(15A) opens in 1640, with two Jesuit priests, Fr Sebastião (Andrew Garfield) and Fr Francisco (Adam Driver), dispatched to Japan to ascertain the whereabouts of Christian missionary Fr Ferreira (Liam Neeson). Their mission, however, isn’t simply one of discovery: in a period of brutal Christian persecution in Japan, Fr Ferreira is accused of becoming an apostate and denying the one true religion. Adapted from Shûsaku Endô’s novel by Martin Scorsese and Jay Cocks, with Scorsese directing, Silence is both a gripping tale and a complex, involving meditation on faith.
Hunted by the authorities, with a bounty on their heads, Fr Sebastião and Fr Francisco are the only Catholic priests in Buddhist Japan, their God-inspired vocation bolstered by the fervour with which their message is received by the Japanese who practise their Christian rites in secret.
Scorsese doesn’t spare us the sordid details: the film opens with a vividly depicted scene of torture, one of many scattered throughout the story as the faithful are tested to their limits, their prayers and agonies unanswered by God’s apparent silence. Vividly rendered by cinematographer Rodrigo Prieto, the film is beautifully constructed, the squalid mise-en-scene often shrouded in mist and fog as the principals grasp after truth and meaning, with Andrew Garfield first among equals in an Oscar-worthy performance. A companion piece of sorts to Scorsese’s The Last Temptation of Christ (1988), and similar in theme and tone to The Mission (1986) and Black Robe (1991), Silence is a superbly nuanced and bracingly realistic exploration of belief and faith.
Adapted by Patrick Ness from his bestselling YA novel,(12A) centres on 12-year-old Conor (Lewis MacDougall), a young man struggling to cope with his mother’s (Felicity Jones) terminal illness and the bullies who torment him at school.
As if all that wasn’t bad enough, Conor’s life is turned upside-down one night when he is visited by a Monster (voiced by Liam Neeson), who erupts from the yew tree in the graveyard beside Conor’s home with the demand that Conor do the one thing he is incapable of doing: tell himself the truth.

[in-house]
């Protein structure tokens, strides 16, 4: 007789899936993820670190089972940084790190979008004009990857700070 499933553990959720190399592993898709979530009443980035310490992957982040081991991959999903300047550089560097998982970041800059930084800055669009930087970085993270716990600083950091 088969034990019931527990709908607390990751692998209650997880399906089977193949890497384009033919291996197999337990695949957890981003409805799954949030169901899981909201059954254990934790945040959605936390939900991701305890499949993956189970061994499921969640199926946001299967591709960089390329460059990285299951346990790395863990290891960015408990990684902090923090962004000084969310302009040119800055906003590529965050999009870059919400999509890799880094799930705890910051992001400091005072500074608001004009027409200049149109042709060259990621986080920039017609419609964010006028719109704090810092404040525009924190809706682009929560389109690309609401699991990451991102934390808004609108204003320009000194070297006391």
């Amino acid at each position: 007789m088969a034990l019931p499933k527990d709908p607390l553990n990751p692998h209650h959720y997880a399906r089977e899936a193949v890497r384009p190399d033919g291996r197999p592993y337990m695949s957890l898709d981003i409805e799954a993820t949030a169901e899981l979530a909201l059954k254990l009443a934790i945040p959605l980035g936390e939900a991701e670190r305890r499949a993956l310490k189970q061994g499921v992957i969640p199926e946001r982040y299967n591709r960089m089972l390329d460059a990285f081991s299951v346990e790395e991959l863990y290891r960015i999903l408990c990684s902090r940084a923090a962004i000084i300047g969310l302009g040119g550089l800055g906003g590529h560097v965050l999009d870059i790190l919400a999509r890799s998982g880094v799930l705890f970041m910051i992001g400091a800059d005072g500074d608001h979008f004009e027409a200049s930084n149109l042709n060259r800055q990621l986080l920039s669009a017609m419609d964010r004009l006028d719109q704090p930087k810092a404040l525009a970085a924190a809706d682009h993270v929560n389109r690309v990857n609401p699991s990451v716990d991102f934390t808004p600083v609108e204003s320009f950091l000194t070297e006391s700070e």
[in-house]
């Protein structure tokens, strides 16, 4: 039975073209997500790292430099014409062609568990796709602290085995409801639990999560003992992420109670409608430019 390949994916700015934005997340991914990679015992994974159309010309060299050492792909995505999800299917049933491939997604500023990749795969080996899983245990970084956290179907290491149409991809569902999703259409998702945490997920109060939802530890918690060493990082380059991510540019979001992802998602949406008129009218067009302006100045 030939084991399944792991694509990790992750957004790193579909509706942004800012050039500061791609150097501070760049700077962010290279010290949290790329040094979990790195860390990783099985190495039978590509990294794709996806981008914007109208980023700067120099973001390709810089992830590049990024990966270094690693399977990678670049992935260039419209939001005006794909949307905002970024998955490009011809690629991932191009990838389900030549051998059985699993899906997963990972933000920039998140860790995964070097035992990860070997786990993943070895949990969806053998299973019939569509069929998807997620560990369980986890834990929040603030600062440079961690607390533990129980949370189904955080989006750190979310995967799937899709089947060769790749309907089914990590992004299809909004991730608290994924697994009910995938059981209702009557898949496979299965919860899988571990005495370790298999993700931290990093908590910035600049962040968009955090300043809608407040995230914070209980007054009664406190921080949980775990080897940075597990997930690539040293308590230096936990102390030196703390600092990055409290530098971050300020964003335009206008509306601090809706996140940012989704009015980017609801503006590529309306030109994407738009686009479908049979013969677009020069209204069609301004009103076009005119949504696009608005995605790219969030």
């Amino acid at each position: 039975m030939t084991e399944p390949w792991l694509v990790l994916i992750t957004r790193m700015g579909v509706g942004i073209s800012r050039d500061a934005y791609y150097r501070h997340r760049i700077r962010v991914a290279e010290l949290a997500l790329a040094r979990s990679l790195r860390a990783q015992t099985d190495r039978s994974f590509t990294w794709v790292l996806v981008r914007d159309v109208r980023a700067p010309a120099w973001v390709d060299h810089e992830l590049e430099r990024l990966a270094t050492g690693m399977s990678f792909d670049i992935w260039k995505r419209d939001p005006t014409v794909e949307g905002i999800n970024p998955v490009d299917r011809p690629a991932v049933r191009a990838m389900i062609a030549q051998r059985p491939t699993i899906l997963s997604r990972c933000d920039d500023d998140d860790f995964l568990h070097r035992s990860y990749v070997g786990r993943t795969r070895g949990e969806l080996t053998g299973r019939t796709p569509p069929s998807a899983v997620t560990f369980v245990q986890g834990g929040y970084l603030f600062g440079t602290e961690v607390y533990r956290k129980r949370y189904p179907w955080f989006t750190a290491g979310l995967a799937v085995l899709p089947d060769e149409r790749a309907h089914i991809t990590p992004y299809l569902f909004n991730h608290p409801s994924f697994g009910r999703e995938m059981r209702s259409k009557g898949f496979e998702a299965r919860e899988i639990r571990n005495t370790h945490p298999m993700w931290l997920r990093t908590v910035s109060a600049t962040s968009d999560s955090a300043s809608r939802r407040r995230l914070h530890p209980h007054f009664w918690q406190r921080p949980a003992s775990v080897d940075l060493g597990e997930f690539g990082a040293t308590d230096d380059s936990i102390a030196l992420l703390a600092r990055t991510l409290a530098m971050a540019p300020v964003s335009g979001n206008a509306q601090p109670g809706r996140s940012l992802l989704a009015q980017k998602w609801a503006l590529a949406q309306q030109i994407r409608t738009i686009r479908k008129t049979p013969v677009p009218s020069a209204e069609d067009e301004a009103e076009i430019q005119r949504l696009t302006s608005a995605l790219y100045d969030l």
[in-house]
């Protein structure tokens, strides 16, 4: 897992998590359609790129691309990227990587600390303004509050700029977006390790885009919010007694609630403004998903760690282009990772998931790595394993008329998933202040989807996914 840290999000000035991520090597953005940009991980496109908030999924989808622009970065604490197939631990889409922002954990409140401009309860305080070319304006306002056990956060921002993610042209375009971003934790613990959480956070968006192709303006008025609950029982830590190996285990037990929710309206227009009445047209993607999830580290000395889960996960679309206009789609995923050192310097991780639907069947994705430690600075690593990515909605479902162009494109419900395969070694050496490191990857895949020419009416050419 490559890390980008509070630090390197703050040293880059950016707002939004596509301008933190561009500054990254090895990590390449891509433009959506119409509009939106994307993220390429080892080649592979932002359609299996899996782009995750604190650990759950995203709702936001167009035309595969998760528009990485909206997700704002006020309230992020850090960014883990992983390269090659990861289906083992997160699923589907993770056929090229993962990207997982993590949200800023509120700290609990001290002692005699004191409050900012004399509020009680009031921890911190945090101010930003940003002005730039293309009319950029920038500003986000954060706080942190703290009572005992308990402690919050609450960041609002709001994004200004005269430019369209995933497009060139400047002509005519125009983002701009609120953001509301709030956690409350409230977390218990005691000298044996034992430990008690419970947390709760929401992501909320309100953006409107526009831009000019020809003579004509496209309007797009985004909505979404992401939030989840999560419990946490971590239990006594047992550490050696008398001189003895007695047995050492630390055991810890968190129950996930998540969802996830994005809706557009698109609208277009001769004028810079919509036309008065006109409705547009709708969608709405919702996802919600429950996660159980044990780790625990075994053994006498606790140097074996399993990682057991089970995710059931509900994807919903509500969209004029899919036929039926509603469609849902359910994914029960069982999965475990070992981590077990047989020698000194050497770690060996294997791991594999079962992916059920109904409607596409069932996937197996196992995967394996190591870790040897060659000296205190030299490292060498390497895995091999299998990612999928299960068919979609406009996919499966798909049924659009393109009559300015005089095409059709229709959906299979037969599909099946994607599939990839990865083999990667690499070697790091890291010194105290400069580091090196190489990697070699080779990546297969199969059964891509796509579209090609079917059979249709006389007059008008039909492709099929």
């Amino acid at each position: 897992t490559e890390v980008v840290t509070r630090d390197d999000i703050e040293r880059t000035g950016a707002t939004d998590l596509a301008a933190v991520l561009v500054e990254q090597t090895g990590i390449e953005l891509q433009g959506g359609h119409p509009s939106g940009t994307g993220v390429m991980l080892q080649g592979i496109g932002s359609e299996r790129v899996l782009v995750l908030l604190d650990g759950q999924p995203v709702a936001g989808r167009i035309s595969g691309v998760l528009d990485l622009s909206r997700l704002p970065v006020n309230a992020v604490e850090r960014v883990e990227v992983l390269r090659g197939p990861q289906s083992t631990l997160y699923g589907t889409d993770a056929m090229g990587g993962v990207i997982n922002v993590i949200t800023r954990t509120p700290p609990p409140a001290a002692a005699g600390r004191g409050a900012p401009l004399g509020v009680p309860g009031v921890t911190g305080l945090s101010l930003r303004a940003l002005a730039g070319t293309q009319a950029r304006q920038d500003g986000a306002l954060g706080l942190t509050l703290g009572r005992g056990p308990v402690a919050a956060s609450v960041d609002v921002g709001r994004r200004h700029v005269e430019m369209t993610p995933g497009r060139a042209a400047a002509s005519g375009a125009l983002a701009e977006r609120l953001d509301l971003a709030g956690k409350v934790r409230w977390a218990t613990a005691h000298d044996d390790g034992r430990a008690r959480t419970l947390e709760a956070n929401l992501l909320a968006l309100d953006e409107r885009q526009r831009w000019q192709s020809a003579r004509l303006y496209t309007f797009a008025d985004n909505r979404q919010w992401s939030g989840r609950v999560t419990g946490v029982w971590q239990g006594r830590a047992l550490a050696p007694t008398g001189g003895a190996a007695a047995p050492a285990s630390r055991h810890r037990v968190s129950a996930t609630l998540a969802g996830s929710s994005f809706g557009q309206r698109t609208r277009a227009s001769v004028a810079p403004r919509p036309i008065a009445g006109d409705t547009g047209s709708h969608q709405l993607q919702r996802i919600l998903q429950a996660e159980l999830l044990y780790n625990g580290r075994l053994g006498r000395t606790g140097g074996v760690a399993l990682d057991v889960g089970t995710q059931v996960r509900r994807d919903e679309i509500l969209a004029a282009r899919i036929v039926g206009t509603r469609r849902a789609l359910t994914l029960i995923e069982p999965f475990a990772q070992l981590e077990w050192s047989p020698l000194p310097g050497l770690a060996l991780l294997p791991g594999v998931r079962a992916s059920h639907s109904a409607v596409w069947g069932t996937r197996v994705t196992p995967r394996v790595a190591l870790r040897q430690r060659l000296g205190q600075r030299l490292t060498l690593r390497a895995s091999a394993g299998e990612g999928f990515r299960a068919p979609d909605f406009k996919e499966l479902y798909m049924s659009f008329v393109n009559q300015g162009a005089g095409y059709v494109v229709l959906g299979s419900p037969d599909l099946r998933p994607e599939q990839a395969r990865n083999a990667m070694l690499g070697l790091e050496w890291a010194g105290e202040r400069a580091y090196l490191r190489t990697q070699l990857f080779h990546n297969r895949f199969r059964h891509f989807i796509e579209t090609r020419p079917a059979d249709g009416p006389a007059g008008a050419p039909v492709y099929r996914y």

What follows is an absorbing tale of grief, rage, guilt and fear, as Conor faces the kind of horror no child should ever have to countenance. JA Bayona directs with a real flair for the visual imagery that underpins the story: Conor is a promising artist with a vibrant imagination, and the offbeat fairytale stories told by the Monster are rendered in fabulous hand-drawn animation.
It’s an emotionally complex tale too, with little by way of simplistic solutions to Conor’s tragic circumstance on offer: Conor finds himself battling with his estranged father (Toby Kebbell) and failing to bond with his strict grandmother (Sigourney Weaver), all the while experiencing the terror of losing his dying mother. Lewis MacDougall puts in a terrifically intense performance for such a tender talent, and receives strong support from a hauntingly vulnerable Felicity Jones and the stiffly unbending Weaver.
Dark and weighty in tone and theme, A Monster Calls is a tour-de-force exploration of death and grief that will deeply touch any audience.
(15) stars Bryan Cranston as Ned Fleming, a doting father who is horrified to discover that his beloved daughter Stephanie (Zoey Deutch) is dating the most inappropriate man any right-thinking father could imagine: Laird Mayhew (James Franco), a foul-mouthed Silicon Valley mogul covered in tattoos who has no filter and no appreciation of the social niceties.
Invited to California for the Christmas holidays, Ned resolves to put an end to the romance – but he has reckoned without Laird’s sleazy charm. Written by Jonah Hill, Ian Helfer and John Hamburg, with Hamburg directing, Why Him? is an offbeat comedy of manners that has a quaintly old-fashioned feel – indeed, Cranston’s amiable portrayal of fatherly frustration may put older viewers in mind of Spencer Tracy.
The subtext here, of course, is that the older generation doesn’t understand the generation coming through (Ned’s business is in paper printing, app inventor Laird lives in a digital world), and the early sections find Cranston, Franco and Deutch developing a real chemistry from their apparently irreconcilable dilemma (Megan Mullally, playing Ned’s wife Barb, has terrific fun with a succession of throwaway one-liners).
Much of the cast’s good work is undone, however, by a script that appears all too happy to lean on a Meet the Fockers-style personality clash, and the story quickly runs out to steam, its gentle humour replaced with a succession of gross-out gags and a lazy satire on Californian hipster excess that is the comic equivalent of shooting fish in a barrel.